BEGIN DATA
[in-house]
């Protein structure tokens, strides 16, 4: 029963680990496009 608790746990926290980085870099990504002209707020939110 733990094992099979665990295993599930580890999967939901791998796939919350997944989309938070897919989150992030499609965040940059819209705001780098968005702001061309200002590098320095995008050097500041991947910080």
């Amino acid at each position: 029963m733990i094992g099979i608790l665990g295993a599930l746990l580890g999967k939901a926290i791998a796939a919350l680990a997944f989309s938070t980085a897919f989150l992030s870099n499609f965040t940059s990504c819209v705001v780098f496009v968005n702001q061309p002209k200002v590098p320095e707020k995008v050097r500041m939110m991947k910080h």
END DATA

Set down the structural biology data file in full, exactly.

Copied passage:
[in-house]
């Protein structure tokens, strides 16, 4: 029963680990496009 608790746990926290980085870099990504002209707020939110 733990094992099979665990295993599930580890999967939901791998796939919350997944989309938070897919989150992030499609965040940059819209705001780098968005702001061309200002590098320095995008050097500041991947910080």
């Amino acid at each position: 029963m733990i094992g099979i608790l665990g295993a599930l746990l580890g999967k939901a926290i791998a796939a919350l680990a997944f989309s938070t980085a897919f989150l992030s870099n499609f965040t940059s990504c819209v705001v780098f496009v968005n702001q061309p002209k200002v590098p320095e707020k995008v050097r500041m939110m991947k910080h």